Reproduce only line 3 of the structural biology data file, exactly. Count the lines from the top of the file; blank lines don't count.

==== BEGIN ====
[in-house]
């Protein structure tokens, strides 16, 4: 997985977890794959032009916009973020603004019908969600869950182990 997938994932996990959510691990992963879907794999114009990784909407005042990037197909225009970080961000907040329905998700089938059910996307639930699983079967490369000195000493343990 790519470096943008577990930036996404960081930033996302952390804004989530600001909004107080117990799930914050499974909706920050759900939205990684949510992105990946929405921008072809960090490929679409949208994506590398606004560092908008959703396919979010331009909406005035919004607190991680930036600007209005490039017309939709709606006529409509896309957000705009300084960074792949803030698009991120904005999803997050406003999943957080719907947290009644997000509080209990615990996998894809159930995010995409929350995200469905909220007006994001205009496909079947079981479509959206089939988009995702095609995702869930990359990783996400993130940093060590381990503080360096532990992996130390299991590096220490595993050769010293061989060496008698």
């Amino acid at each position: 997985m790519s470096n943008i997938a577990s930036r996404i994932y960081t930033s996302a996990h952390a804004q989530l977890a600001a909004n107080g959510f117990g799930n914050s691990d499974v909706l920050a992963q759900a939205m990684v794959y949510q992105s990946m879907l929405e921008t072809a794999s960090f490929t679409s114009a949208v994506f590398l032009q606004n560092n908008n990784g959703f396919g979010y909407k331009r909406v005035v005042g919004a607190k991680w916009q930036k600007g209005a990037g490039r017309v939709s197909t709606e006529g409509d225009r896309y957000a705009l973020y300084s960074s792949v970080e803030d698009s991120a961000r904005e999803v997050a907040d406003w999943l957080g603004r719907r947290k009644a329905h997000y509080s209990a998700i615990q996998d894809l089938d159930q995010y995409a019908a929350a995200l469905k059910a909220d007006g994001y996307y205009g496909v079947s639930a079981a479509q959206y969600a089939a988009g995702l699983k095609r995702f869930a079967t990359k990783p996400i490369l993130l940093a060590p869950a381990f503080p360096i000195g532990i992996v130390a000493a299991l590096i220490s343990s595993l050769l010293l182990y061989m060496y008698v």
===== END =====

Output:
């Amino acid at each position: 997985m790519s470096n943008i997938a577990s930036r996404i994932y960081t930033s996302a996990h952390a804004q989530l977890a600001a909004n107080g959510f117990g799930n914050s691990d499974v909706l920050a992963q759900a939205m990684v794959y949510q992105s990946m879907l929405e921008t072809a794999s960090f490929t679409s114009a949208v994506f590398l032009q606004n560092n908008n990784g959703f396919g979010y909407k331009r909406v005035v005042g919004a607190k991680w916009q930036k600007g209005a990037g490039r017309v939709s197909t709606e006529g409509d225009r896309y957000a705009l973020y300084s960074s792949v970080e803030d698009s991120a961000r904005e999803v997050a907040d406003w999943l957080g603004r719907r947290k009644a329905h997000y509080s209990a998700i615990q996998d894809l089938d159930q995010y995409a019908a929350a995200l469905k059910a909220d007006g994001y996307y205009g496909v079947s639930a079981a479509q959206y969600a089939a988009g995702l699983k095609r995702f869930a079967t990359k990783p996400i490369l993130l940093a060590p869950a381990f503080p360096i000195g532990i992996v130390a000493a299991l590096i220490s343990s595993l050769l010293l182990y061989m060496y008698v």